First steps with React Native
What is React Native?
Why use React Native?
How long are we talking?
It took me just a few hours to get a basic app with 3 screens and Google maps running on my phone. That’s pretty great for my first exposure to native apps in a long time.
Why not use React Native?
When you’re targeting a Native app, there are usually 3 options:
a) 100% native. This means entirely separate codebases for iOS and Android. This takes the longest and is the most expensive. It also yields the best performance. Complicated and resource intensive apps (like games) are generally built like this.
b) 50–90% native. Frameworks like React Native allow you to use web technologies, and compile that to a native app. Pro: You can share ~70–80% ish of the code between iOS and Android. Con: The size of the app can be a little larger, and performance usually won’t be as fast as a) but is often sufficient. Other hybrid frameworks include Phonegap and Cordova.
c) 10% native. You have a native wrapper and load a website within it (called a webview). This is a good option for very simple apps, and users usually don’t realize it’s a webpage. Pro: You can share 90% of the code between iOS and Android. Con: Anything beyond simple forms becomes a lot harder. Maps and things like that are more difficult and may not “feel” native.
Create a React Native app
Create a React Native app is hands down the simplest way to get started with React Native.
Set up your project
I usually use npm at work, but prefer Yarn for React Native projects. Might be silly, but Facebook runs both Yarn and React Native, and they work really smoothly together.
Once setup is done you see a really great success message offering you several options:
Hello world: Run it on my simulator
If you’re on a mac, it’s really simple to your new app running on your laptop in the iOS simulator. The simulator let’s you test iOS apps you’re building without needing a phone. Very useful.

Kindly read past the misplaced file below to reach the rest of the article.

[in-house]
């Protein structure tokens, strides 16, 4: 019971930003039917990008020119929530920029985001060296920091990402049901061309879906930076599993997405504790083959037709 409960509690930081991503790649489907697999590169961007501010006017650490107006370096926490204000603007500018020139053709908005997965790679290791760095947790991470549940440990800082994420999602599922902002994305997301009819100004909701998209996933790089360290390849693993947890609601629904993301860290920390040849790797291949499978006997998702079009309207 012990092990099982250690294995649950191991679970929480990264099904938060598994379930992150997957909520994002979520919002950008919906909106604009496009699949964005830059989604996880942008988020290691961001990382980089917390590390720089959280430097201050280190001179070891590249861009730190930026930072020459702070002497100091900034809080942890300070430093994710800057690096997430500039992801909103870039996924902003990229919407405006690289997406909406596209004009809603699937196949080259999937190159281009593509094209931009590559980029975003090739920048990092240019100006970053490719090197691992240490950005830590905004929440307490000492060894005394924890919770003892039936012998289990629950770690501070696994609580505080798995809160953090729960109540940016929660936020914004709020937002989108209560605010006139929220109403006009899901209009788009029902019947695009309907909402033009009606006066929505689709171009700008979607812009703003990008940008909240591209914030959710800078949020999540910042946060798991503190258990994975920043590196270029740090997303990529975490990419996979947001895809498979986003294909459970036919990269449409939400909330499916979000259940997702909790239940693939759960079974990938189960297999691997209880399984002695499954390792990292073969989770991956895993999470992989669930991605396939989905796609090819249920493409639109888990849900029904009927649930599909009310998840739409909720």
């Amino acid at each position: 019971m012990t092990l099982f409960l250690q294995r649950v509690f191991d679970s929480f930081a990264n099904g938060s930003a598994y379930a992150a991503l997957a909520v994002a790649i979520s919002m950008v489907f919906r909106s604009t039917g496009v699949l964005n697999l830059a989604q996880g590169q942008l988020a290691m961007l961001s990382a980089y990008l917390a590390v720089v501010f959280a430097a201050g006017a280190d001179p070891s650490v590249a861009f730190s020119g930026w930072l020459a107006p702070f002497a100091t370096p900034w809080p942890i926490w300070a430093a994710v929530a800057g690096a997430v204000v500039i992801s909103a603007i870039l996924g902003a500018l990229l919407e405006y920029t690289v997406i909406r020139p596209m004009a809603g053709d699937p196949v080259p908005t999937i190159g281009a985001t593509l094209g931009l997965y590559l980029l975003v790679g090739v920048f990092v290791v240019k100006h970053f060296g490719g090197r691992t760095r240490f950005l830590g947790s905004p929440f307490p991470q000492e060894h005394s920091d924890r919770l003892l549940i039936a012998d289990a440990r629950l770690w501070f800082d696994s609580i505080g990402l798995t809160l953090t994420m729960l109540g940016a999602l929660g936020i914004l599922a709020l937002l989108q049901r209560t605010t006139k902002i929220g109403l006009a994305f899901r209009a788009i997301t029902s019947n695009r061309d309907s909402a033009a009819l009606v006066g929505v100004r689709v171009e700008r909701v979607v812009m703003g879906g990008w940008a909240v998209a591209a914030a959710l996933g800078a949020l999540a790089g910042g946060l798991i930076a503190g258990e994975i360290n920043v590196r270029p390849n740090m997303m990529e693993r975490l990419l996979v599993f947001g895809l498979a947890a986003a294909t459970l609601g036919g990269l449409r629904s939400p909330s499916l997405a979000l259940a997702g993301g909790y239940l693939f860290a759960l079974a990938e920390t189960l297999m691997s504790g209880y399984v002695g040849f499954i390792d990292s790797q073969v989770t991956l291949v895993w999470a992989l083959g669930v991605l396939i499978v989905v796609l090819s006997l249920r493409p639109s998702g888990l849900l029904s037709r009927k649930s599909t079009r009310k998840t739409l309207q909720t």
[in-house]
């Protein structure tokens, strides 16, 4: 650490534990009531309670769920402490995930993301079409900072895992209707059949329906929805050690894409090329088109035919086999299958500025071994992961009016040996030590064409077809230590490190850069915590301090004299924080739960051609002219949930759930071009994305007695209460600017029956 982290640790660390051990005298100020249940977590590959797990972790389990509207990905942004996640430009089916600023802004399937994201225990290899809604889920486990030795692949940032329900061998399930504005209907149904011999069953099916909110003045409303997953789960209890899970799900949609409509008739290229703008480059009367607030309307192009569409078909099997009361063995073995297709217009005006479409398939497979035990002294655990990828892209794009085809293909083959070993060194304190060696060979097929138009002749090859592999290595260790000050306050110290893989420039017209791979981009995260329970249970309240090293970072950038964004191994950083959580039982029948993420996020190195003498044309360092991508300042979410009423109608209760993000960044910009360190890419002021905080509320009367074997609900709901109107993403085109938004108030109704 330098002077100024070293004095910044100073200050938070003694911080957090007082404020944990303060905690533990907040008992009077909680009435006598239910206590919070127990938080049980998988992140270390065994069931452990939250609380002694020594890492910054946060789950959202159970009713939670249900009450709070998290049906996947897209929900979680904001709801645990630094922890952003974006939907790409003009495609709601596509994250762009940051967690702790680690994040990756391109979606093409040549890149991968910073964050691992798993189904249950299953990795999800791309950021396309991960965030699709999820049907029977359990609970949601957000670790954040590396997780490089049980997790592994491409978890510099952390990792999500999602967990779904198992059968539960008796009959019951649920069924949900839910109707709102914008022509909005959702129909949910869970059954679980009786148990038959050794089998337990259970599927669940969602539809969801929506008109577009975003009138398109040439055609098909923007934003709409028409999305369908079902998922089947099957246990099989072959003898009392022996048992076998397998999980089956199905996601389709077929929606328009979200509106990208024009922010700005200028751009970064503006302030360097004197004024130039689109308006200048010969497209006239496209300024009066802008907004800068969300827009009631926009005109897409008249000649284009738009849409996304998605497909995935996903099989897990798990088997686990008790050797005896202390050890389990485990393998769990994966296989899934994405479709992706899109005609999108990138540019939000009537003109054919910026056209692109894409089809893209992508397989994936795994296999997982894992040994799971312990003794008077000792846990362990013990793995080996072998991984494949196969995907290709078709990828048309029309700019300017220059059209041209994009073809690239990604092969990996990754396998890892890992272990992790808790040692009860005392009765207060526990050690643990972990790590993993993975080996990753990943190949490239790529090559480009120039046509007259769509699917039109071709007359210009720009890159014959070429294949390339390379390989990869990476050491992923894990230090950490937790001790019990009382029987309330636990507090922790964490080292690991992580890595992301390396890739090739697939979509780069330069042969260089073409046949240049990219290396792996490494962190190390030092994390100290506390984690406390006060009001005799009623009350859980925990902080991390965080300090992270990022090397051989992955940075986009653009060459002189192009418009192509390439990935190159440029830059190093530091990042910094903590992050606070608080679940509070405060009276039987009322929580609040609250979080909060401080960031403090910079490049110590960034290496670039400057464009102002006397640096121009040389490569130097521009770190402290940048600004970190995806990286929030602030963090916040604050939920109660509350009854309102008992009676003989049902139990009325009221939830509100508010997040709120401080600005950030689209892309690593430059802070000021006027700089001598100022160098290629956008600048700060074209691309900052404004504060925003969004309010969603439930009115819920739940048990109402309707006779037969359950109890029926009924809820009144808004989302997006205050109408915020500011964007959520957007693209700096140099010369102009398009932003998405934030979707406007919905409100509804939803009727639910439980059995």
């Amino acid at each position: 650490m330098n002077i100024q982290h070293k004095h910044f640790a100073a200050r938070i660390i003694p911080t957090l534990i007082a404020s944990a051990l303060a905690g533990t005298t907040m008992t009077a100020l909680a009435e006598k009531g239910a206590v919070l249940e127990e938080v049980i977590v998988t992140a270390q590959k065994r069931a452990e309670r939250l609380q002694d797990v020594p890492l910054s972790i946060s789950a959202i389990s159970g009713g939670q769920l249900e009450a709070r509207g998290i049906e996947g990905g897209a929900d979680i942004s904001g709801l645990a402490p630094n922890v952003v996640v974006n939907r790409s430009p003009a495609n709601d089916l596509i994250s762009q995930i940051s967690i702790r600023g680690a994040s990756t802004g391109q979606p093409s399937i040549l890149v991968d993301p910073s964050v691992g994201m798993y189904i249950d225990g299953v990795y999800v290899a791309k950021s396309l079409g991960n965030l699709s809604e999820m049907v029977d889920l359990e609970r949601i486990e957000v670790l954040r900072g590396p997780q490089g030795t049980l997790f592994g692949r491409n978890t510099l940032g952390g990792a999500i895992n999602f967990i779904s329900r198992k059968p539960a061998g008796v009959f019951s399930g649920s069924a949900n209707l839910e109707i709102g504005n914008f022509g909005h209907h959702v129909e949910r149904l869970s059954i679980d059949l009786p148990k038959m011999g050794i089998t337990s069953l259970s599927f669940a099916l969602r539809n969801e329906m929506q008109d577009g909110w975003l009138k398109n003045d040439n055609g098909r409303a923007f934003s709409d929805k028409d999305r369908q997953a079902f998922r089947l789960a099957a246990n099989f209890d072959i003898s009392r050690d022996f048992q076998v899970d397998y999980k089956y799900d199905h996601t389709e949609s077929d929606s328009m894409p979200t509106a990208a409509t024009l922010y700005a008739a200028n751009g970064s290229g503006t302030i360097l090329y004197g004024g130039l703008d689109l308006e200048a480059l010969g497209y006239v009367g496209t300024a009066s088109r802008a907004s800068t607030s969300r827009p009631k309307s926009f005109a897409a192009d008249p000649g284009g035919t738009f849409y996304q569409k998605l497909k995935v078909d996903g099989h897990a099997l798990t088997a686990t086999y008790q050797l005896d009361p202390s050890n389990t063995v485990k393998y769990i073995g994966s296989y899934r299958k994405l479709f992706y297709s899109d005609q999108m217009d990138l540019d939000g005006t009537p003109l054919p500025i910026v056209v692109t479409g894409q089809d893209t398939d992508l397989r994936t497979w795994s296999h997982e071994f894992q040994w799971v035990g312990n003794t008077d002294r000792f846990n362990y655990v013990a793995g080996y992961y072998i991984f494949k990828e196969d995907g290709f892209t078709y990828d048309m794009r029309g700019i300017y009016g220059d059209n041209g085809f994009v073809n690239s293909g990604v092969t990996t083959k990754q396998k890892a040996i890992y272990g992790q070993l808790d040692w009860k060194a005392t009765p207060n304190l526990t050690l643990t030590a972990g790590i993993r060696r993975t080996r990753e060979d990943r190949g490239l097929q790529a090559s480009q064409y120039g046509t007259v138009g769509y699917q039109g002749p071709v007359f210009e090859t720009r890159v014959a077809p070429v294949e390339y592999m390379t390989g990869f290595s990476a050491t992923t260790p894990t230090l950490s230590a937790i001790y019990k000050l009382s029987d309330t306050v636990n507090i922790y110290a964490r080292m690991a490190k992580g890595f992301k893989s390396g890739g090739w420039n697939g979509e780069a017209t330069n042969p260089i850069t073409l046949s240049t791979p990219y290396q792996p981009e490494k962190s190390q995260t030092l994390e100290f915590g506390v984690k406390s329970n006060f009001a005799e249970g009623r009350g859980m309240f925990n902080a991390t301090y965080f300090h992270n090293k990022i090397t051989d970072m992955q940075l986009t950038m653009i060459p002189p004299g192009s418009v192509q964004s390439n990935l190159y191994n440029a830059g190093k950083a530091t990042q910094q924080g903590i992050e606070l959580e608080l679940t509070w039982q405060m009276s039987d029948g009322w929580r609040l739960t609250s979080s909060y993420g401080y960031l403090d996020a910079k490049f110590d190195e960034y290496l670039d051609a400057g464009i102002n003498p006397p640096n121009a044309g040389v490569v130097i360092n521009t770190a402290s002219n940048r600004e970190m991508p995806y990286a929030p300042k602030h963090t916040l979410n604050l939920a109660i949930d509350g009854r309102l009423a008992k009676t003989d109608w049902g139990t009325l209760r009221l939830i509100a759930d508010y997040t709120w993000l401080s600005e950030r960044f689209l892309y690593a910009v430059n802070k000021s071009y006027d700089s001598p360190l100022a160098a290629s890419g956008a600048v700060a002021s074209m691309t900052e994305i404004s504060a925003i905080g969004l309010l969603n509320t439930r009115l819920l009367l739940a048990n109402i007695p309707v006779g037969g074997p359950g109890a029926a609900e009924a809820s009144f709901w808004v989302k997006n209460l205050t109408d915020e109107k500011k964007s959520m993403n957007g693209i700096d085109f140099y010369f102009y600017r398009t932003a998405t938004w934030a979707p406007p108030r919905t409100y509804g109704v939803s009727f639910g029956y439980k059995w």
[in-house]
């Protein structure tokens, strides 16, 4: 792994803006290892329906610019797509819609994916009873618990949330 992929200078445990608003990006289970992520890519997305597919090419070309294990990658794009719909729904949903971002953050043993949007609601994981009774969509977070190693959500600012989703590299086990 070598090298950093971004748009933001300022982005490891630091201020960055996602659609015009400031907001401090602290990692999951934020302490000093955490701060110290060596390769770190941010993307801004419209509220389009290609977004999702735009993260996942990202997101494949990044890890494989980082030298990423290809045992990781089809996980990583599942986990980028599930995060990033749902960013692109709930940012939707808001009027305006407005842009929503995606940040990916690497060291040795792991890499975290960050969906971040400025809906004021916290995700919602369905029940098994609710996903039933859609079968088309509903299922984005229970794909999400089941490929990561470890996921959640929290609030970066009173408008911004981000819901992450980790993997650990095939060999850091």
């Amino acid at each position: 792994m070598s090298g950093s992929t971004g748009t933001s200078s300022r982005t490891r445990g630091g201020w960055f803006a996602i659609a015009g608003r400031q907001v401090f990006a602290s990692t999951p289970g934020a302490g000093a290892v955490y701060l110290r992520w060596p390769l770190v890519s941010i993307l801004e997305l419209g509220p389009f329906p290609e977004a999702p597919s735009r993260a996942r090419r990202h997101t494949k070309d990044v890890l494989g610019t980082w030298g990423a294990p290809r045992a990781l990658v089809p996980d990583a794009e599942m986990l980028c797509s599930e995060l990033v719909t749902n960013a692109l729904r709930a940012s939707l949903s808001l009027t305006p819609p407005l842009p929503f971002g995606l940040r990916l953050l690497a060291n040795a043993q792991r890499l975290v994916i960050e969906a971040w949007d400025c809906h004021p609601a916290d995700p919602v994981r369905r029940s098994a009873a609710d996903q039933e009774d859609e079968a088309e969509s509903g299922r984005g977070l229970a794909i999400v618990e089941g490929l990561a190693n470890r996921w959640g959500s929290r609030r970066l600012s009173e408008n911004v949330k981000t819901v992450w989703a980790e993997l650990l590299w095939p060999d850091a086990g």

$ yarn run ios
This command will start your simulator. You may need to update some xcode dependencies first, if prompted.
If everything went well, you can now see the simulator running with the home screen of your app. You can open
App.js to modify the content, save, and 💥 within seconds you see your new content. Amazing. On the web we are used to such fast refresh times, but this is not at all common with native apps.
Run it on my phone
Running the app on a simulator is useful, but before long you’ll want to try it on your phone.
First, you’ll need to install the Expo app. Expo is a toolchain for React Native that makes developing React Native apps easier. The Expo app for iOS / Android makes it really easy to test the app your phone.
Next, you’ll run
$ yarn start or
$ npm start to start your app (if you started the app earlier, you’ll want to stop that process first):
After you start the app you see instructions for how to connect Expo running on your phone to your app running on your computer.
For my iPhone I press
s and send the url to my phone. The url opens expo:
This is pretty slick! Any changes on my computer show up on my phone within seconds. Wow. ✨
Multiple screens and a map
So we now have a Hello World running. Great. Let’s try something a little fancier.
We now have a 1 screen app running. Let’s add more screens.
Here’s what our code for 1 screen looks like:
How do we go from this to multiple screens? The simplest solution I’ve found is React Navigation.
Multiple Screens with React Navigation
First we’ll install the dependency with
$ yarn add react-navigation or
$ npm i --save react-navigation.
Then we’ll replace our single app component with the following code:
This change will result in the initial screen (or Home screen defined as the
intialRouteName property at the bottom) showing when the app loads. So now you see a home screen with the words Home Screen, but no sign of how to navigate.
We can add a
<Button> to navigate between screens:
Here’s the full code:
Works like a charm:
We now have a simple React Native app running both in a simulator and our phone. Great! Next up, we can start adding more complex components like Maps.